State’s Attorney’s Office Lays Out Position in Centegra Receptionist’s Gasoline Killing Case

The McHenry County State’s Attorney’s Office has issued the following statement regarding the Illinois Department of Human Resources recommendation that Lawrence Hucksteadt be released into society. You can tell that State’s Attorney Lou Bianchi does not approve of the state’s psychiatrists’ that Lawrence Hucksteadt “is not a danger to himself or others.”

Here’s the statement:

The Department of Human Services opined that Lawrence Hucksteadt was unfit to stand trial because he could not assist with his own defense.

One of the primary reasons for his unfitness, based upon the sworn testimony of the psychiatrists, was the Defendant’s deteriorating memory.

A criminal defendant must be able to remember the offense and the events that transpired during the investigation of the offense so that he can adequately assist his defense attorney at trial.

Based upon the opinions of the treating psychiatrists at the Department of Human Services, the judge ruled that Hucksteadt was unfit to stand trial.

The State, in response, requested that Hucksteadt be civilly committed so that he would remain in a secured setting.

To our surprise, the Department of Human Services, refused to civilly commit Hucksteadt.

The Department, in its written report, opined that Hucksteadt, at this time, “is not a danger to himself or others.”

It is further written that he intends to

  • obtain a job,
  • become involved in Alcoholics Anonymous, and
  • that he would not attempt to obtain medical treatment at Centegra “for obvious reasons” and would instead seek medical treatment elsewhere if needed.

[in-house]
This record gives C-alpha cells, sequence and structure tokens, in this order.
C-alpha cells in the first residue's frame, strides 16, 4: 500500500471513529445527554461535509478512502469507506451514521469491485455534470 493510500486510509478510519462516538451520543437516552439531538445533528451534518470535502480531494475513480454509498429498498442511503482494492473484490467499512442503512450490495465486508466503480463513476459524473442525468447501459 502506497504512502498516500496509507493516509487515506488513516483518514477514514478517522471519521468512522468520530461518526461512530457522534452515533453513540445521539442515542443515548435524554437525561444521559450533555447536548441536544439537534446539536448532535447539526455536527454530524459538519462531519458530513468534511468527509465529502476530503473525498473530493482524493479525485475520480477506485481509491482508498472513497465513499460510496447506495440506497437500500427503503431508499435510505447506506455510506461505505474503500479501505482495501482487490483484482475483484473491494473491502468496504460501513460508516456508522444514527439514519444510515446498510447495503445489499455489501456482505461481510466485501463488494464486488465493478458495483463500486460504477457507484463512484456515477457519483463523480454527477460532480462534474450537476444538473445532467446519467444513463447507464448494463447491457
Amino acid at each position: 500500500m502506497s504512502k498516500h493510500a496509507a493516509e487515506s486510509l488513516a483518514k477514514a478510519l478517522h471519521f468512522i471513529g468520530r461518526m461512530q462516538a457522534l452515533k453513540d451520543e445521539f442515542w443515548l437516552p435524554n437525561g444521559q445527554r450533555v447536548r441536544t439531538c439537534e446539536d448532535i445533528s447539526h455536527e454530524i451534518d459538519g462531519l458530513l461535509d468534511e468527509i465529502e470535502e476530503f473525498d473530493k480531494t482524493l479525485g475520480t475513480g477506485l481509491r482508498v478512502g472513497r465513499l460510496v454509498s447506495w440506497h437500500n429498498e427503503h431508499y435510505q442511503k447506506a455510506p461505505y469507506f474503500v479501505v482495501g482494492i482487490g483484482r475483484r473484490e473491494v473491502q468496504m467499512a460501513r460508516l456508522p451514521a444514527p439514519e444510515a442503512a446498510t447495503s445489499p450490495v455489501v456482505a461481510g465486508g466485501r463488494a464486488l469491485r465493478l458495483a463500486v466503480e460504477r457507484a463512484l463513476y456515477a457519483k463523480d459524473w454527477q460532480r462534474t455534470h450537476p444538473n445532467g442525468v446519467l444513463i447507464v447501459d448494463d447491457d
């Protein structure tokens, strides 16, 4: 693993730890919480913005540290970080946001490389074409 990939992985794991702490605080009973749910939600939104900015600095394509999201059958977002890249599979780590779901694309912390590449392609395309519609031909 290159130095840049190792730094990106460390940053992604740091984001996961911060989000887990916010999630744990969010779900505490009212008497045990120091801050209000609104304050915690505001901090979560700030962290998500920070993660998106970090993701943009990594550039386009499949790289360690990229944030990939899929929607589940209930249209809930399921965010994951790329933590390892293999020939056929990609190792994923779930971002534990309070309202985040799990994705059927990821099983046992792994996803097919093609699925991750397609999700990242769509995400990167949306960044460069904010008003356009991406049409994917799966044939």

In our opinion, these two opinions were contradictory to one another.

The court denied our request to file a motion to reconsider its opinion holding Hucksteadt unfit.

We will now proceed to a discharge hearing.

Here is a related July 16th press release:


After hearing evidence presented at a fitness hearing, Judge Joseph Condon has found that Defendant Lawrence Hucksteadt is unfit to stand trial and is unlikely to be restored to fitness.

Based upon that ruling, the State’s Attorney’s Office has decided to request that the court remand the defendant to the custody of the Department of Human Services where he will be involuntarily committed in a secure inpatient setting.

Once the defendant is committed to the Department of Human Services, the court having jurisdiction over the criminal matter shall dismiss the charges against the defendant, with the leave to reinstate.

In such cases, the Department of Human Services shall notify the court, the State’s Attorney and the defense attorney upon the discharge of the defendant.

If the defendant is restored to fitness, the State’s Attorney’s Office will immediately reinstate the first degree murder charges and remand Lawrence Hucksteadt to McHenry County where he will stand trial on these charges.

The State’s Attorney’s Office believes that committing the defendant to a secure inpatient facility will protect the public from a potentially dangerous criminal accused of a brutal and heinous murder.

If the State’s Attorney’s Office proceeded to a discharge hearing and presented evidence of the crime to the court, there is a potential that the defendant would be found not guilty by reason of insanity.

If that occurred, the court would enter a judgment of acquittal and pursuant to Section 5-2-4 of the Unified Code of Corrections, the defendant could potentially be released from custody and set free at such time as the facility director determined that the defendant is no longer in need of mental health services on an inpatient basis or the defendant no longer requires placement in a secure setting.

Under this scenario, the State’s Attorney’s Office loses jurisdiction over the defendant and runs the risk that he could one day be released back into society.

Committing the defendant to the department by way of civil proceedings ensures the safety of the community and allows the State’s Attorney’s Office the ability to reinstate criminal charges if the defendant is restored to fitness.

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